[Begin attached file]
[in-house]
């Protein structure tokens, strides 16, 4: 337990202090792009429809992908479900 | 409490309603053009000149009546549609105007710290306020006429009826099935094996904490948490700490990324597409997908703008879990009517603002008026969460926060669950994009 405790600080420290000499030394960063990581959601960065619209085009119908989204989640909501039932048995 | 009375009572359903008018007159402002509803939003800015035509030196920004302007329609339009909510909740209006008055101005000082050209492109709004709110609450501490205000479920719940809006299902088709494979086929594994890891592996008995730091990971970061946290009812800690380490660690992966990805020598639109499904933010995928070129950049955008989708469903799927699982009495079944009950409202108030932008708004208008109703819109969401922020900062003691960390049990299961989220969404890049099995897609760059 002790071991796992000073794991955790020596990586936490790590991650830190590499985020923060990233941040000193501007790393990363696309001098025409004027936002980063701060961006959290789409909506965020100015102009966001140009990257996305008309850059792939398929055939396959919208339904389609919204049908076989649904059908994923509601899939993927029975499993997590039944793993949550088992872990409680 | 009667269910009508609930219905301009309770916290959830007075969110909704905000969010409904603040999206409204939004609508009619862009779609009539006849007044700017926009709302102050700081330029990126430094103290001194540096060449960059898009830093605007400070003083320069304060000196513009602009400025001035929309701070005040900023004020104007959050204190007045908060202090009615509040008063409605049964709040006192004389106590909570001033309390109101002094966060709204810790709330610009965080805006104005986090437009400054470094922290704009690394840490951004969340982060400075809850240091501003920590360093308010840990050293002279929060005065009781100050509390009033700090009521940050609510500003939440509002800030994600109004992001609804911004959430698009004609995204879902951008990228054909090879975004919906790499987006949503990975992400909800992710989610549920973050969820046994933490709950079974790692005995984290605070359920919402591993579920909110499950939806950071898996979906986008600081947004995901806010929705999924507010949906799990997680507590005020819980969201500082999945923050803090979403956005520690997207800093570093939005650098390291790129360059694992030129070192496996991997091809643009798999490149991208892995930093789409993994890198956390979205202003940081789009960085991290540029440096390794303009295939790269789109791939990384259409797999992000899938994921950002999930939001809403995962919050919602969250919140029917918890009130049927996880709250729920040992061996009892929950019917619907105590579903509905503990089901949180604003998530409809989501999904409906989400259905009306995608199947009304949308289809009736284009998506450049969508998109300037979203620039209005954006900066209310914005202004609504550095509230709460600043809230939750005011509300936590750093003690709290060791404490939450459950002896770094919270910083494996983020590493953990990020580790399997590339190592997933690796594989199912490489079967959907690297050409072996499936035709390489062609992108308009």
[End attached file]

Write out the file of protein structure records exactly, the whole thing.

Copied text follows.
[in-house]
């Protein structure tokens, strides 16, 4: 337990202090792009429809992908479900 | 409490309603053009000149009546549609105007710290306020006429009826099935094996904490948490700490990324597409997908703008879990009517603002008026969460926060669950994009 405790600080420290000499030394960063990581959601960065619209085009119908989204989640909501039932048995 | 009375009572359903008018007159402002509803939003800015035509030196920004302007329609339009909510909740209006008055101005000082050209492109709004709110609450501490205000479920719940809006299902088709494979086929594994890891592996008995730091990971970061946290009812800690380490660690992966990805020598639109499904933010995928070129950049955008989708469903799927699982009495079944009950409202108030932008708004208008109703819109969401922020900062003691960390049990299961989220969404890049099995897609760059 002790071991796992000073794991955790020596990586936490790590991650830190590499985020923060990233941040000193501007790393990363696309001098025409004027936002980063701060961006959290789409909506965020100015102009966001140009990257996305008309850059792939398929055939396959919208339904389609919204049908076989649904059908994923509601899939993927029975499993997590039944793993949550088992872990409680 | 009667269910009508609930219905301009309770916290959830007075969110909704905000969010409904603040999206409204939004609508009619862009779609009539006849007044700017926009709302102050700081330029990126430094103290001194540096060449960059898009830093605007400070003083320069304060000196513009602009400025001035929309701070005040900023004020104007959050204190007045908060202090009615509040008063409605049964709040006192004389106590909570001033309390109101002094966060709204810790709330610009965080805006104005986090437009400054470094922290704009690394840490951004969340982060400075809850240091501003920590360093308010840990050293002279929060005065009781100050509390009033700090009521940050609510500003939440509002800030994600109004992001609804911004959430698009004609995204879902951008990228054909090879975004919906790499987006949503990975992400909800992710989610549920973050969820046994933490709950079974790692005995984290605070359920919402591993579920909110499950939806950071898996979906986008600081947004995901806010929705999924507010949906799990997680507590005020819980969201500082999945923050803090979403956005520690997207800093570093939005650098390291790129360059694992030129070192496996991997091809643009798999490149991208892995930093789409993994890198956390979205202003940081789009960085991290540029440096390794303009295939790269789109791939990384259409797999992000899938994921950002999930939001809403995962919050919602969250919140029917918890009130049927996880709250729920040992061996009892929950019917619907105590579903509905503990089901949180604003998530409809989501999904409906989400259905009306995608199947009304949308289809009736284009998506450049969508998109300037979203620039209005954006900066209310914005202004609504550095509230709460600043809230939750005011509300936590750093003690709290060791404490939450459950002896770094919270910083494996983020590493953990990020580790399997590339190592997933690796594989199912490489079967959907690297050409072996499936035709390489062609992108308009």